- ‘American Idiot’ at EPAC
- Warwick grad producing ‘Million Dollar Quartet’ at Dutch Apple
- ‘Somewhereville Station’ revisits the 50s and 60s
- St. Patty’s musical at Ephrata Main
- Dance, concert will benefit Jamaica missions
- Happy Anniver5ary, St. Boniface!
- Downtown diversity
- Travelogue will explore Colorado River this Saturday
- Cool lineup!
Denver Council helps fire police meet regulations
ALICE HUMMER Review Correspondent
, Staff Writer
Eleven hard hat helmets with adjustable headbands required for the fire police were approved for purchase at Denver Council’s April 29 meeting. Price of the helmets are $52 per helmet. They will be purchased from Hess Embroidery and Uniforms in West Reading.
The borough budgets $500 per year for fire police to purchase or replace uniforms, radios, badges and other gear. Total cost for the helmets is $572, with the borough funding all of the cost.
Illegal dumping during the last month at the Denver Borough lot brush pile resulted in extra time and effort expended for clean up by borough employees. Illegal items dumped included a bedroom dresser, empty propane tank, computer monitor and railroad ties.
"Residents should call the police," Council President, Walter Fink, said, "if they see any suspicious or illegal activity around the borough lot."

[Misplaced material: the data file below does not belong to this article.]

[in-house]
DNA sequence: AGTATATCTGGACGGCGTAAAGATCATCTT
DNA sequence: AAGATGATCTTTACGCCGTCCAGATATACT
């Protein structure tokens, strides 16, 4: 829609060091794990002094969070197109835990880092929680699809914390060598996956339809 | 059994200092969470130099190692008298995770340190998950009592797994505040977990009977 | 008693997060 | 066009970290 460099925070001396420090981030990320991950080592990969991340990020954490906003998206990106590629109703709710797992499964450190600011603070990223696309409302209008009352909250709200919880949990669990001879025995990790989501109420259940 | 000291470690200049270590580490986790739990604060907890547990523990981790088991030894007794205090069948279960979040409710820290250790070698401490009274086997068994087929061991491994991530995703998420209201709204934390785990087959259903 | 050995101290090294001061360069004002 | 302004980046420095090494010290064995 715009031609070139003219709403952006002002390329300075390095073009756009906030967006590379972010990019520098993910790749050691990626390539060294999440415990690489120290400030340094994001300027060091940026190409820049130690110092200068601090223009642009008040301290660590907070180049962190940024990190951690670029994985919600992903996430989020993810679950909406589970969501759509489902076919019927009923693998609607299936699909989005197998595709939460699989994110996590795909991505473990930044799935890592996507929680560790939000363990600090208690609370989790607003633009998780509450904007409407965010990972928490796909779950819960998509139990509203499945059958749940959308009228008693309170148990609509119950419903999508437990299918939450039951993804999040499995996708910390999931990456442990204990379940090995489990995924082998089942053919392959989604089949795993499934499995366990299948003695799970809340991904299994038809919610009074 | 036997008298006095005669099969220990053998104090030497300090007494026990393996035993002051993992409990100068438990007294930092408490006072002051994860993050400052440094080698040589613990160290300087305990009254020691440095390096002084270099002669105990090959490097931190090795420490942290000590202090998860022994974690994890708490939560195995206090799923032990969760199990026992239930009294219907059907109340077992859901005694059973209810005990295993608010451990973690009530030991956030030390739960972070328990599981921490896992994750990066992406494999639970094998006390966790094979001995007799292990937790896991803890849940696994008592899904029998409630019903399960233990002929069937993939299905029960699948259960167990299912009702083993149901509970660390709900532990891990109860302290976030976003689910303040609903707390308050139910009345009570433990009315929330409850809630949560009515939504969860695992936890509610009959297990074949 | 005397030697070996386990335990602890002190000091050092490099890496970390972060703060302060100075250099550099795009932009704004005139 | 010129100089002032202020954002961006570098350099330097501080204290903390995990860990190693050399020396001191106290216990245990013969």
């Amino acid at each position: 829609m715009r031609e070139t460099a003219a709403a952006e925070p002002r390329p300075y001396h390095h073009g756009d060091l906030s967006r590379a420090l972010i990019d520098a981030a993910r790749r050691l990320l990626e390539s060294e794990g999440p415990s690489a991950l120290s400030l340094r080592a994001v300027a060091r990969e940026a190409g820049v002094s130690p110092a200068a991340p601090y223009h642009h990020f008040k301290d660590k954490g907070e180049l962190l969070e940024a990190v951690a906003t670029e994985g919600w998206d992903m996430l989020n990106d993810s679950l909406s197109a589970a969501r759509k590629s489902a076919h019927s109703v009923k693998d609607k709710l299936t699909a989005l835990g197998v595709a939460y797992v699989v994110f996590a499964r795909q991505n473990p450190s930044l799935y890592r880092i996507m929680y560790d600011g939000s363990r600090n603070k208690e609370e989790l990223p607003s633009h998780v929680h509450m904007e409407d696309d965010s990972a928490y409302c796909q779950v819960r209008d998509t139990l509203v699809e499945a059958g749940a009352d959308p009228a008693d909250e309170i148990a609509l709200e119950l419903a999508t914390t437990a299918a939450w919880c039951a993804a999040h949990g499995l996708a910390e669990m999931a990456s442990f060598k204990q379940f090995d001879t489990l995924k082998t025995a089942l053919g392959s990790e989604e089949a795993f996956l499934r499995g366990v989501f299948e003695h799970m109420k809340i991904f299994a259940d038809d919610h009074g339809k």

Persons caught violating the rules of the lot can be fined up to $600 plus the cost of prosecution for each offense.
Adamstown Area Library’s Director, Kathy Thren, gave a first quarter update for 2013.
"Denver wins the prize," Thren said, "for the biggest percentage increase in library materials borrowed (up 27 percent from last year) and library program attendance (up 30 percent from 2012)."
On May 22 from 4 to 6 p.m. and 6 to 8 p.m. there will be a job workshop. It will include help with resume writing, interviewing and using the linkedin.com site for jobs.
Hession updated council on the Boy Scout cabin in Denver Park, damaged beyond repair in the September 2011 flood. The FEMA funds of $37,000 must be used by Sept. 12, 2013. This date includes a six-month extension granted by FEMA. Estimates to build another cabin are cost prohibitive.
The Boy Scouts have not presented any formal plans for fundraising or cabin replacement to the council since the flood. There are approximately five Boy Scouts in the borough. Scouting numbers do rise and fall over the years. There is interest, if financially feasible, to provide the Scouts with a new, dedicated meeting place. To that end, 31 people, representing residents and various community organizations met on May 1. Included was Denver native and Scout supporter, Brian Shober.
"I would have liked to see a building near where the other one was," said Shober.
"I’m just listening and still supporting the project."
Participants formed a committee with representatives from council, the rec. board, park association, Denver Fair, Lions Club, Boy Scouts, Cub Scouts, K.B. Gymnastics, midget football, and the public. They will work with a builder to design a concept plan for an addition to the present recreation building. It would include a room and storage space for the Scouts. Minimum room size would be 40-feet by 50-feet.
The FEMA money could go toward material costs, if the project moves forward in a timely way. Money is also needed to raze the damaged cabin and restore the site.